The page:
DSEI 2023 – Rheinmetall exhibits its ADW based on top-attack SMArt 155 munition

Paolo Valpolini

With the comeback of a Cold War-like scenarios the defence industrial complex looks ahead on technologies but also, sometimes, looks back at old ideas. It is the case of the ADW, for Area Defence Weapon, exhibited at DSEI 2023 by Rheinmetall, a reactive mine based on the top-attack SMArt 155 munition

The Düsseldorf-based defense company Rheinmetall has apparently resumed work on a barrier concept that was first developed in the 1990s. The group publicly exhibited a model of the so-called Area Defense Weapon (ADW) for the first time as part of RüNET 2023, which took place in Koblenz on August 30th and 31st, 2023.

Towards the end of the Cold War the German Army was looking for a barrier concept to stop the mass of Soviet and Warsaw Pact tanks that might have attacked its borders, the main potential tank playgrounds being the Fulda Gap and the northern German planes. Beside standard antitank minefields, airmobile formations capable to funnel Red Army Operational Manoeuvre Groups into combat helicopter killing grounds, the idea of a barrier made of smart land-based mines able to attack the weakest point of an MBT, the top, started to appear. Nothing came to fruition, and the concept never became a product, financing being stopped in the late 1990’s when other types of missions became the bread and butter of most western land forces.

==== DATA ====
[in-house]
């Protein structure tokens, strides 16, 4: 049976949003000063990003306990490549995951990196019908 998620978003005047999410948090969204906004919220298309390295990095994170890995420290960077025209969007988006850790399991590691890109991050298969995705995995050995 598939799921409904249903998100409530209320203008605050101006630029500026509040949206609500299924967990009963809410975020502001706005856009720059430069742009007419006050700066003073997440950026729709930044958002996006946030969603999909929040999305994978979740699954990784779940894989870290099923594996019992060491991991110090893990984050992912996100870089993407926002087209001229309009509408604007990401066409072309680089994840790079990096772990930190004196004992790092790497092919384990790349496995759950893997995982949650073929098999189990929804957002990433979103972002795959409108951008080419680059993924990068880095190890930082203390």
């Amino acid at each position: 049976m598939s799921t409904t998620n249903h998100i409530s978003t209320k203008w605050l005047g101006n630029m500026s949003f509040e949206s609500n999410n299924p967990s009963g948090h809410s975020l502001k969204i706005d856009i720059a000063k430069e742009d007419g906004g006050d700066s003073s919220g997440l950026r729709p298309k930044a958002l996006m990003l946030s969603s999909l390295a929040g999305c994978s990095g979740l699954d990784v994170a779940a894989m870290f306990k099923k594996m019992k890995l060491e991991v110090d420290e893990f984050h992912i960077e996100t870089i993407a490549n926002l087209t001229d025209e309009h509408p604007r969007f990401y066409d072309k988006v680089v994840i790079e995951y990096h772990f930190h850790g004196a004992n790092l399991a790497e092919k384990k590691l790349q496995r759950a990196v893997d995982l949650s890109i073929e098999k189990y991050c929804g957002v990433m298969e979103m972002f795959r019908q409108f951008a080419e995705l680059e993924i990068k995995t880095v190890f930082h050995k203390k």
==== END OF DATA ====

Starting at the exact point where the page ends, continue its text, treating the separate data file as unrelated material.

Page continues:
Since February 24th, 2022, things have consistently changed, and old ideas come back on the computer screen. It is the case of the ADW that is being developed by Rheinmetall Weapons and Munitions (RWM), and which was unveiled in late August at the RÜ.NET 2023 that took place in Koblenz, Germany. The system could be seen by a much wider audience two weeks later in London, at the DSEI 2023 exhibition.

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The starting point for this system is the existing warhead of the SMArt 155 artillery round, SMArt standing for Suchzünder Munition für die Artillerie 155, Ammunition, search-used ammunition for artillery). To develop this munition a joint venture known as GIWS (Gesellschaft für Intelligente WirkSysteme) was formed by Rheinmetall and Diehl Defence. The 155 mm round contains two submunitions; once it reaches the target area the two submunitions are released and descend under a parachute, their sensors start looking for enemy tanks. When one of those is identified the munition is activated and the explosively formed penetrator hits the tank from above.

The SMArt 155 has been used in combat in Ukraine and is therefore combat-proven. However the munition is having obsolescence problems, hence an upgrade programme has been launched by Germany, which will allow re-starting the production of the SMArt 155, the legacy version being in service with Australia, Germany, Greece and Switzerland, and is qualified for use in the United States. While this artillery round drops the submunitions over the target area coming from above, the ADW idea is to exploit the same submunition launching it from the ground up to a height that would allow them to descend for sufficient time to locate the tank.